As Rosetta`s project scientist Gerhard Schwehm has stated, "Rosetta will carry sophisticated payloads that will study the composition of the dust and gas released from the comet`s nucleus and help to answer the question: did comets bring water and organics to Earth?"

If amino acids can also form in the space amid the stars, as the new evidence suggests, research should also focus on the chemistry in the interstellar space. This is exactly one of the main goals of the astronomers preparing for ESA`s space telescope Herschel.

Herschel, with its impressive mirror of 3.5 metres in diameter (the largest of any imaging space telescope) is due to be launched in 2007. One of its strengths is that it will `see` a kind of radiation that has never been detected before. This radiation is far-infrared and submillimetre light, precisely what you need to detect if you are searching for complex chemical compounds such as the organic molecules.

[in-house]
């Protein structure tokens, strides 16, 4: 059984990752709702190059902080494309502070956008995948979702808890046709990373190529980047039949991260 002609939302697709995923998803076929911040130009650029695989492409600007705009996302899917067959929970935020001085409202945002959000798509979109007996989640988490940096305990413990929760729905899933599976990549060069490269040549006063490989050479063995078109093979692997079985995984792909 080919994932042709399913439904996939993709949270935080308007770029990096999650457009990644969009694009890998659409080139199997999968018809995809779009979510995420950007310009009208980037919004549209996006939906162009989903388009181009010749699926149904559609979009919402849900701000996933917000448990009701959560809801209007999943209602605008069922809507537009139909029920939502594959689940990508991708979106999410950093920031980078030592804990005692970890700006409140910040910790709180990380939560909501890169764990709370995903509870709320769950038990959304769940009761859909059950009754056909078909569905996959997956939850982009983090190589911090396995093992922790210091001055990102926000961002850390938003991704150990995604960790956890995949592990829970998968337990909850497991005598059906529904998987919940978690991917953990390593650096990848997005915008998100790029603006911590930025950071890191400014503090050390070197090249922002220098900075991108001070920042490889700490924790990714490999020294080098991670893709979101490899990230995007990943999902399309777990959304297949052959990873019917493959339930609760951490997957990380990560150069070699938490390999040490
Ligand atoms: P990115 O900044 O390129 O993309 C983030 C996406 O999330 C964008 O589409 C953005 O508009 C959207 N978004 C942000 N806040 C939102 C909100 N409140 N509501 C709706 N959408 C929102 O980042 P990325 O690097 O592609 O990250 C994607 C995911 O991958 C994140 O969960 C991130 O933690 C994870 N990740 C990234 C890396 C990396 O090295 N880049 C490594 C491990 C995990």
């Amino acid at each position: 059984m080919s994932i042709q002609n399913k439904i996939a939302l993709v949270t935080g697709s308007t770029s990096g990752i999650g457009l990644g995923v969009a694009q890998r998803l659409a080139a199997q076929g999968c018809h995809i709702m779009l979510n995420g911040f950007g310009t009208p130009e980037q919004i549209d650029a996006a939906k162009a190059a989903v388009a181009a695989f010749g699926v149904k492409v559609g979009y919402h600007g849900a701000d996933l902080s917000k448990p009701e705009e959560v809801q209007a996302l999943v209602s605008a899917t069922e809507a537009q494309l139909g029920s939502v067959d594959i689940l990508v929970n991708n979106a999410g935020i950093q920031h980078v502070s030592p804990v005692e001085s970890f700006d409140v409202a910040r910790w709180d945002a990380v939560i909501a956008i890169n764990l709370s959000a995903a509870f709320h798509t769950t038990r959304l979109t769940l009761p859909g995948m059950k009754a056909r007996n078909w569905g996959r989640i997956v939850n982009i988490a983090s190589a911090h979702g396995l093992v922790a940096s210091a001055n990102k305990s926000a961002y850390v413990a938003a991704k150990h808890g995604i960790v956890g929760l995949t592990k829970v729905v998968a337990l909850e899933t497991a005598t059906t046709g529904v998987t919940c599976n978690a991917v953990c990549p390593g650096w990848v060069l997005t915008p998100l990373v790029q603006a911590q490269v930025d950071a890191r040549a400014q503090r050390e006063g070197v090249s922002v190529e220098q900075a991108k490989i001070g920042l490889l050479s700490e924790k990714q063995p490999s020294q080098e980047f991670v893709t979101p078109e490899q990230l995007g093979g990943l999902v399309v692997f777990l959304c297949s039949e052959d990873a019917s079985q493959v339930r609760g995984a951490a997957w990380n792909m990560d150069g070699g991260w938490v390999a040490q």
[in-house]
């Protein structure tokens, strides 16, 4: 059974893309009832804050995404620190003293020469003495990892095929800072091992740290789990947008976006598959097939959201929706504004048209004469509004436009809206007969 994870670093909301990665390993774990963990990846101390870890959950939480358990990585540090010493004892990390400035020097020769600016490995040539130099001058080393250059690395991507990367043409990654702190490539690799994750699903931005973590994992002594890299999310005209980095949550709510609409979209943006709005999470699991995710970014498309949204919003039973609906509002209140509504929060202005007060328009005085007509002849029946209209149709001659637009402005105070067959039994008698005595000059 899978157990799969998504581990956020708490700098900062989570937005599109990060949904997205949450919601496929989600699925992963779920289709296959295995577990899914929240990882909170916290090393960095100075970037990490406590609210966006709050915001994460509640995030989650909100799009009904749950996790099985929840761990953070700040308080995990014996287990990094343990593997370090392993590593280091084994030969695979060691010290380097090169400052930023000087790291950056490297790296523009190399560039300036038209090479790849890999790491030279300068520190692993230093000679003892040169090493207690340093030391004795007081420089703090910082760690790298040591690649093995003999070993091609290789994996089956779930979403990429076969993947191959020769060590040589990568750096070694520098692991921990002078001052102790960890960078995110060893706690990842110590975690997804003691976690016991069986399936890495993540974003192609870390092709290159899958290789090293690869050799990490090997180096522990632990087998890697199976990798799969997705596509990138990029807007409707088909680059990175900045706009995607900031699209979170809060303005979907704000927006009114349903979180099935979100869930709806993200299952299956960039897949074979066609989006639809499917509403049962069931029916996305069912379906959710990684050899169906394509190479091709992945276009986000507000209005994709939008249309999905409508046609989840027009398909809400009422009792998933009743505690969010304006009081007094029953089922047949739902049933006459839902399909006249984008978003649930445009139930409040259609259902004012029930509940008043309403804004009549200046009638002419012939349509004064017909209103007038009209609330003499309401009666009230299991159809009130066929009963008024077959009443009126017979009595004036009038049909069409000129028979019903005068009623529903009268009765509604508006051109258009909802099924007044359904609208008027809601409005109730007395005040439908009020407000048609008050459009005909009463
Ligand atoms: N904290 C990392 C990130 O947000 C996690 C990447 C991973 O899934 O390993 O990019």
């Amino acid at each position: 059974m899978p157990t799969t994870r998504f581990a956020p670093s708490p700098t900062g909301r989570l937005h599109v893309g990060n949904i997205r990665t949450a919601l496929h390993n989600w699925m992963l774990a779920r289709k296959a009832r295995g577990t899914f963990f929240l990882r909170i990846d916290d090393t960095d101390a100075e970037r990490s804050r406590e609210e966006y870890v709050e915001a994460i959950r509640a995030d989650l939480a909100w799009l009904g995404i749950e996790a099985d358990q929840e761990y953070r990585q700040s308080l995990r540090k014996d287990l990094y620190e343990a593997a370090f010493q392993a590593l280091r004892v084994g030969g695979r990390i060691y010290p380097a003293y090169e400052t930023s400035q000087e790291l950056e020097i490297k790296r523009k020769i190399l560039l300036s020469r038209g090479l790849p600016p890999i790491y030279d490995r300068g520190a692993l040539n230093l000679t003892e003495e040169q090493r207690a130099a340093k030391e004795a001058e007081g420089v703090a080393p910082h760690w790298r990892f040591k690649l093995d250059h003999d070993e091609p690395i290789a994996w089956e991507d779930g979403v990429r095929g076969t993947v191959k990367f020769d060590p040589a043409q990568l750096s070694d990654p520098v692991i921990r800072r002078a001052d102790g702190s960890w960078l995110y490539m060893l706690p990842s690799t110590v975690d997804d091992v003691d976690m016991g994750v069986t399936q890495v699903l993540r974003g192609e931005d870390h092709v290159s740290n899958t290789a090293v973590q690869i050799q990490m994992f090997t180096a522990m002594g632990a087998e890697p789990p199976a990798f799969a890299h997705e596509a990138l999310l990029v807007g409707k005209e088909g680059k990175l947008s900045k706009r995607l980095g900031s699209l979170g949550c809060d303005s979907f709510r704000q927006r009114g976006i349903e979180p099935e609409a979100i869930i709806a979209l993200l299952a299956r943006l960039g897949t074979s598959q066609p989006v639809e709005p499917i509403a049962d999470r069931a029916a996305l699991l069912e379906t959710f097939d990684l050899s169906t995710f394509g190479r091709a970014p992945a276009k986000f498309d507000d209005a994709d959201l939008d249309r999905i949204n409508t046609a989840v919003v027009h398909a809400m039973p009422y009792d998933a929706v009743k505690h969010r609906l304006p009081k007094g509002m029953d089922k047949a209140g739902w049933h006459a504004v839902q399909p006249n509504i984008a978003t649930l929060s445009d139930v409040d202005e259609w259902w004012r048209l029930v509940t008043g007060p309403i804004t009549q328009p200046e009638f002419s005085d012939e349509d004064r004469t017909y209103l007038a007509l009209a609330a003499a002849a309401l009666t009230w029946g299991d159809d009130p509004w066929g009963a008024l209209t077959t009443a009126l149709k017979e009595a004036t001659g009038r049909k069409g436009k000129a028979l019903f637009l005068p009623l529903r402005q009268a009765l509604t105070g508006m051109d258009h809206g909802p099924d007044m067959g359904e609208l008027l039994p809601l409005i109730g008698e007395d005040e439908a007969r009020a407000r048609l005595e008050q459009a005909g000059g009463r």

Monica Talevi | alphagalileo

More articles from Physics and Astronomy:

nachricht APEX takes a glimpse into the heart of darkness
25.05.2018 | Max-Planck-Institut für Radioastronomie

nachricht First chip-scale broadband optical system that can sense molecules in the mid-IR
24.05.2018 | Columbia University School of Engineering and Applied Science

All articles from Physics and Astronomy >>>

The most recent press releases about innovation >>>

Die letzten 5 Focus-News des innovations-reports im Überblick:

Im Focus: Molecular switch will facilitate the development of pioneering electro-optical devices